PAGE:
"Let us make man in our image, after our likeness...in the divine image he created him; male and female he created them" (Gen.1:27)

Wednesday, March 17, 2010

Homily for the 6th Sunday of Ordinary Time, Year C

(This is posted out of order, and is a homily from February 2010)

6th Sunday of Ordinary Time, Year C – February 13/14, 2010
Dignity – NoVA/Washington

Readings: Jer 17:5-8 ; Ps 1:1-2, 3, 4 and 6 ; 1 Cor 15:12, 16-20 ; Lk 6:17, 20-26

One of the things that I try to keep in mind when preparing a homily is to find the right balance between the “general” and the “particular” aspects of what I might say.  By that, I mean making sure that my words are so rooted in the scriptural passages before us that the homily could almost be delivered to any community, while at the same time being very attentive to saying something – or at least trying to say something – that is relevant to the unique qualities and experiences of this particular, unique community. Obviously there are some things that those of us who preach can and do say in one setting that wouldn’t be said if we were preaching before a small community of retired nuns, or before a grammar school with young children.

Sometimes, however, a scripture passage or even just a particular line from a passage jumps out so boldly and so clearly, that this balance is upset, because that passage or that line seems to be almost uncannily applicable to the community being addressed, it would be difficult to preach the same message elsewhere.

I don’t know if it jumped out at you as it did me when I first read it, but there was a line in that Gospel passage we just listened to from Luke’s “Sermon on the Plain” that hit me like a ton of bricks.  In case you missed it, let me read it again:  “Blessed are you when people hate you, and when they exclude and insult you, and denounce your name as evil on account of the Son of Man.”

Relatively speaking, there’s no doubt that you and I live in a gay-friendly part of the world.  Most of us are able to live openly and freely, with generally little fear about being known as part of the LGBT community. It’s quite probable that our neighbors and co-workers know this truth about who we are, and that this knowledge has very little consequence. There are bars and restaurants and other establishments that cater to a gay clientele, but even in those places that aren’t “gay” per se, gay men and women are accepted just like everyone else. In the more public sphere, progress continues to be made to advance the civil rights of gay people, as is evidenced by the impending legal recognition of same-sex marriage in DC, as well as the military’s movement to allowing lesbians and gay men to serve openly.

Yet, despite living where we do, there are still regular reminders from both society and Church that we are not fully accepted. Just this past week, Virginia’s governor chose not to include “sexual orientation” in the Executive Order about discrimination in the state’s workforce that new governors traditionally issue shortly after their inauguration, suggesting at least philosophically (if not legally) that it’s OK to discriminate against someone simply because he or she is gay. Several days before that, the highest ranking churchman in the U.S. issued a statement that was highly critical of the work and mission of a Catholic organization that has done so much good for over three decades in building bridges between the institution of the Church and gay Catholics. Two Fridays ago – Cardinal Francis George, who is not only the archbishop of Chicago, but is also currently the president of the United States Conference of Catholic Bishops – issued a statement that read, in part:

“No one should be misled by the claim that New Ways Ministry provides an authentic interpretation of Catholic teaching and an authentic Catholic pastoral practice. Their claim to be Catholic only confuses the faithful regarding the authentic teaching and ministry of the Church with respect to persons with a homosexual inclination. Accordingly, I wish to make it clear that, like other groups that claim to be Catholic but deny central aspects of Church teaching, New Ways Ministry has no approval or recognition from the Catholic Church and that they cannot speak on behalf of the Catholic faithful in the United States.”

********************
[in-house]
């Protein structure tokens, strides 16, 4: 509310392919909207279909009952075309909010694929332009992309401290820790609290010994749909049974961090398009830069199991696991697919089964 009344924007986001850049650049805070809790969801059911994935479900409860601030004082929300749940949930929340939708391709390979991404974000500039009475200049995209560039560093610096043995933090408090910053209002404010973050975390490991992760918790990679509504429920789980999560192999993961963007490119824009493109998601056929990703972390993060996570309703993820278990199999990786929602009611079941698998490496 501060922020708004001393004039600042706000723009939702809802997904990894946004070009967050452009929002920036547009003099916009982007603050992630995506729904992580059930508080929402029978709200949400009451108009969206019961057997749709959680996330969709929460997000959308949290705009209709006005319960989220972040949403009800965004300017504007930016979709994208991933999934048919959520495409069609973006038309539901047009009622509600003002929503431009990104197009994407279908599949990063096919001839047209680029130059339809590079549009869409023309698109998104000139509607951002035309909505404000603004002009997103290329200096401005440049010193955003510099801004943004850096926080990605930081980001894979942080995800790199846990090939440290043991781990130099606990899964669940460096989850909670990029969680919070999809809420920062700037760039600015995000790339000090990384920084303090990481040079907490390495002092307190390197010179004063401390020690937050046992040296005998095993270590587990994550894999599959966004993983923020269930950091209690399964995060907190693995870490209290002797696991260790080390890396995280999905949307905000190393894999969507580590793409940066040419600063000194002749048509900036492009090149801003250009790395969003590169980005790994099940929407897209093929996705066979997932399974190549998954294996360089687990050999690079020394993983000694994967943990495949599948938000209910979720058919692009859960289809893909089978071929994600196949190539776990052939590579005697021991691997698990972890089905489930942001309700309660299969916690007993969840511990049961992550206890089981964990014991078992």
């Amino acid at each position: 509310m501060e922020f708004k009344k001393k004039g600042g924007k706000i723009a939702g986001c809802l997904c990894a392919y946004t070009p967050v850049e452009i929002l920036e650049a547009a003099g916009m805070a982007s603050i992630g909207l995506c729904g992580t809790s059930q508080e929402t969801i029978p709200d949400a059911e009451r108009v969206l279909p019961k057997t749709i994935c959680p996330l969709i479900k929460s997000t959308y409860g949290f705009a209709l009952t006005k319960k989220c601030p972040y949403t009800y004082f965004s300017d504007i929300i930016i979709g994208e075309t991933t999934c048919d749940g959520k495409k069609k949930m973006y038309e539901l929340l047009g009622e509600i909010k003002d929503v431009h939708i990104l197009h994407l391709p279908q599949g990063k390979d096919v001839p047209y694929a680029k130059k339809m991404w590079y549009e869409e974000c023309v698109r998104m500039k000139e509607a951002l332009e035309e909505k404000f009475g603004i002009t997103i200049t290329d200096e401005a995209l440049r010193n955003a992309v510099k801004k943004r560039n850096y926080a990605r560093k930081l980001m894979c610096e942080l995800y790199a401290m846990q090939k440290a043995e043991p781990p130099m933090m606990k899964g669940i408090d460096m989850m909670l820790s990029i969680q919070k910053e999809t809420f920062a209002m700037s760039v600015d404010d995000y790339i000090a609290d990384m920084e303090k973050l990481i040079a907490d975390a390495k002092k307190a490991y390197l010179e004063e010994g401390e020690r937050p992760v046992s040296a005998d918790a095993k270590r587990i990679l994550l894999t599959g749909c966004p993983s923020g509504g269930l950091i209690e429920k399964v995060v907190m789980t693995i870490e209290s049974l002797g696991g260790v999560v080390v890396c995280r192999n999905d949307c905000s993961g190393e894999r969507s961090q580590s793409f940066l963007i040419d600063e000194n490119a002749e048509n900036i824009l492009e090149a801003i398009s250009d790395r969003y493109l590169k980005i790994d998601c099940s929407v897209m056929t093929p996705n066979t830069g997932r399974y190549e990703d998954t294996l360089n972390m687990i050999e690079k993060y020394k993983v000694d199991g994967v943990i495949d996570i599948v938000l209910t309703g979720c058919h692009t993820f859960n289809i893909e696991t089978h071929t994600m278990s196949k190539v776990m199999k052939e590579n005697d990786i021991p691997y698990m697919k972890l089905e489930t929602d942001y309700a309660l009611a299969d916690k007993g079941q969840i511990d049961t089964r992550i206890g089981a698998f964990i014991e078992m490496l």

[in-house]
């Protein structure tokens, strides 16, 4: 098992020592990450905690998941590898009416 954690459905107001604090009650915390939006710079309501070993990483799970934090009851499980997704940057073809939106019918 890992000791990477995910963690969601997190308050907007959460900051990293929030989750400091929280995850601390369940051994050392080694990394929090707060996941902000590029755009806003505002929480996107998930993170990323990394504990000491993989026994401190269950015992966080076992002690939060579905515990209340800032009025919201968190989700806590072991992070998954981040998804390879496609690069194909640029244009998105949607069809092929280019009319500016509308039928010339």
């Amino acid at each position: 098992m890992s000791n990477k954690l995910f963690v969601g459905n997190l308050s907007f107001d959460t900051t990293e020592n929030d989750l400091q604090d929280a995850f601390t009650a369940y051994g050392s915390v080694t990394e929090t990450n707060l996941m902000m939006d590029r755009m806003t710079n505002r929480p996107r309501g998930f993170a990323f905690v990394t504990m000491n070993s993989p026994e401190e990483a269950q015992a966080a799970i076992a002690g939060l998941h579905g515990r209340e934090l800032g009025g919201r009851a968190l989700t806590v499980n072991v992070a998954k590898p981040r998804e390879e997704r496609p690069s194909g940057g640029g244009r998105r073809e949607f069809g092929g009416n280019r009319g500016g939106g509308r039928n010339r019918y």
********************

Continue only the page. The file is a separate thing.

While perhaps not hateful, such statements by religious leaders clearly do have the effect of saying to the wider Church community and society at large – “those people may claim to be Catholic, but they really aren’t; “they’re not….” – to use the bishop’s word – "‘authentic’ like us.” It is this kind of speech that is a perfect example of what Franciscan Father Richard Rohr calls “dualistic thinking.” This kind of thinking – this way of seeing and experiencing and living in the world – is constantly judging and labeling and categorizing. It is always thinking of terms of who’s in and who’s out; who’s superior and who’s inferior; who’s included and who’s excluded. Last September I was fortunate enough to participate in a small retreat with Fr. Rohr – a retreat sponsored by New Ways Ministry. One of Fr. Rohr’s common themes in his writing and his preaching about faith and spirituality is to encourage a non-dualistic way of seeing the world, of learning to see that – as one of the titles of his books states – “Everything Belongs.”

I don’t know about you, but for me, it’s hard to hear such statements like Cardinal’s George’s coming from the leaders of our Church and not get just a bit angry. It hurts to know that some Church leaders think we are “less than fully Catholic” – simply because we seek to know and accept the authentic selves that God has created us to be; and in that seeking and knowing, we may have something to say that could disturb their static worldview and challenge them to see us and the world with new eyes.

This week we begin the season of Lent, the Church’s extended 40-day “Annual Retreat” as we prepare to celebrate the deepest truth of our faith – a truth that says life and love conquer hatred and death. Perhaps what we need to do is keep mind not only the words of Jesus from this passage of Luke that promises blessing and God’s presence for those are now hungry, poor, weeping and excluded, but also keep in mind the words that the editors of our Lectionary didn’t include – the next two lines from Jesus’ Sermon on the Plain:  "But I say to you…love your enemies, do good to those who hate you, bless those who curse you, pray for those who mistreat you.”

Monday, March 08, 2010

US Dioceses, Same-Sex Marriage, and a Straight Man's Comment

I usually find quite interesting many of the comments posted in response to online stories. While I know they don't represent any scientifically valid sample, they do provide a glimpse into the views of some -- even if the "some" are self-selected and limited to a very small population.

Today's National Catholic Reporter carries a story about how different dioceses throughout the US have responded to the issue of same-sex marriage in their jurisdictions.  This comment, posted by "Michael Bindner,"  is spot on!